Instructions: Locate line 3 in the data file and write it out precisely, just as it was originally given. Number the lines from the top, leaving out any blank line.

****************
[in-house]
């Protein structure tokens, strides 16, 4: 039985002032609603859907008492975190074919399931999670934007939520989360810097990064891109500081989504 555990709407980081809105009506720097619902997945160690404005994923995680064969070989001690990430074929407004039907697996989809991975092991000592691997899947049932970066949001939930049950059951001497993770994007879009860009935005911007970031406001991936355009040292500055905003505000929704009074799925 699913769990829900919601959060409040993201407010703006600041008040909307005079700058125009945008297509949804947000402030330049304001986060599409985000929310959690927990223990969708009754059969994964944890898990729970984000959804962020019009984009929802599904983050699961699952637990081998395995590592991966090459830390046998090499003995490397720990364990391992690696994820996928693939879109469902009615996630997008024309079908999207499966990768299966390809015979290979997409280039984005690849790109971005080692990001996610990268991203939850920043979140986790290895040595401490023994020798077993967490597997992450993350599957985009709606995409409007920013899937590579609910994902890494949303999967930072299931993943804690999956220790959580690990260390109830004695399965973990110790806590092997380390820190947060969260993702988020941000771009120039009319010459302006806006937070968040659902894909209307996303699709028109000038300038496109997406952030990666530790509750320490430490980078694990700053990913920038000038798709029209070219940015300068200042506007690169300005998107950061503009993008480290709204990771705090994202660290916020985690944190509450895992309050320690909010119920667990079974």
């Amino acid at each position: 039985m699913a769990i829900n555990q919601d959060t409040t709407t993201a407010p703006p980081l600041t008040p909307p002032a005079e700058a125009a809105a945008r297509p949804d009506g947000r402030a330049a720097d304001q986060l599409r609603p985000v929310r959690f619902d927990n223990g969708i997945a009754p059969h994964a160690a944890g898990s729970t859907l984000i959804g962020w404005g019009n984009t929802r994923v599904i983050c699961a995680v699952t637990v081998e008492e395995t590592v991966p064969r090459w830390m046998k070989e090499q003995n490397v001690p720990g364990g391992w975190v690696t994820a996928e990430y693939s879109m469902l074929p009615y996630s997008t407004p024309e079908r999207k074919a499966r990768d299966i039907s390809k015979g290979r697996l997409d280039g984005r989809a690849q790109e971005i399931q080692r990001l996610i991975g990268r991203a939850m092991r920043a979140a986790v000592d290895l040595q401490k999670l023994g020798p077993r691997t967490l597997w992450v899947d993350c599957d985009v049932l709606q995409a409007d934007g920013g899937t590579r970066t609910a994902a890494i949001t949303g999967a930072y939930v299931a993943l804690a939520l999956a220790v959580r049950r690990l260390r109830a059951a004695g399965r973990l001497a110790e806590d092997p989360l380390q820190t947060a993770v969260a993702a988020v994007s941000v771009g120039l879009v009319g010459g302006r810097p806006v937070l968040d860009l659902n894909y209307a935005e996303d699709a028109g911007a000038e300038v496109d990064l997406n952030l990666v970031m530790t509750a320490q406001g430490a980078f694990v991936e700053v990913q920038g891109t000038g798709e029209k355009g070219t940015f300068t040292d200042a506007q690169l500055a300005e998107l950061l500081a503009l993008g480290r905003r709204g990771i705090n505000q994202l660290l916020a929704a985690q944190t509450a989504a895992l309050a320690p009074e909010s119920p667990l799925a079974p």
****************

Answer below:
């Amino acid at each position: 039985m699913a769990i829900n555990q919601d959060t409040t709407t993201a407010p703006p980081l600041t008040p909307p002032a005079e700058a125009a809105a945008r297509p949804d009506g947000r402030a330049a720097d304001q986060l599409r609603p985000v929310r959690f619902d927990n223990g969708i997945a009754p059969h994964a160690a944890g898990s729970t859907l984000i959804g962020w404005g019009n984009t929802r994923v599904i983050c699961a995680v699952t637990v081998e008492e395995t590592v991966p064969r090459w830390m046998k070989e090499q003995n490397v001690p720990g364990g391992w975190v690696t994820a996928e990430y693939s879109m469902l074929p009615y996630s997008t407004p024309e079908r999207k074919a499966r990768d299966i039907s390809k015979g290979r697996l997409d280039g984005r989809a690849q790109e971005i399931q080692r990001l996610i991975g990268r991203a939850m092991r920043a979140a986790v000592d290895l040595q401490k999670l023994g020798p077993r691997t967490l597997w992450v899947d993350c599957d985009v049932l709606q995409a409007d934007g920013g899937t590579r970066t609910a994902a890494i949001t949303g999967a930072y939930v299931a993943l804690a939520l999956a220790v959580r049950r690990l260390r109830a059951a004695g399965r973990l001497a110790e806590d092997p989360l380390q820190t947060a993770v969260a993702a988020v994007s941000v771009g120039l879009v009319g010459g302006r810097p806006v937070l968040d860009l659902n894909y209307a935005e996303d699709a028109g911007a000038e300038v496109d990064l997406n952030l990666v970031m530790t509750a320490q406001g430490a980078f694990v991936e700053v990913q920038g891109t000038g798709e029209k355009g070219t940015f300068t040292d200042a506007q690169l500055a300005e998107l950061l500081a503009l993008g480290r905003r709204g990771i705090n505000q994202l660290l916020a929704a985690q944190t509450a989504a895992l309050a320690p009074e909010s119920p667990l799925a079974p």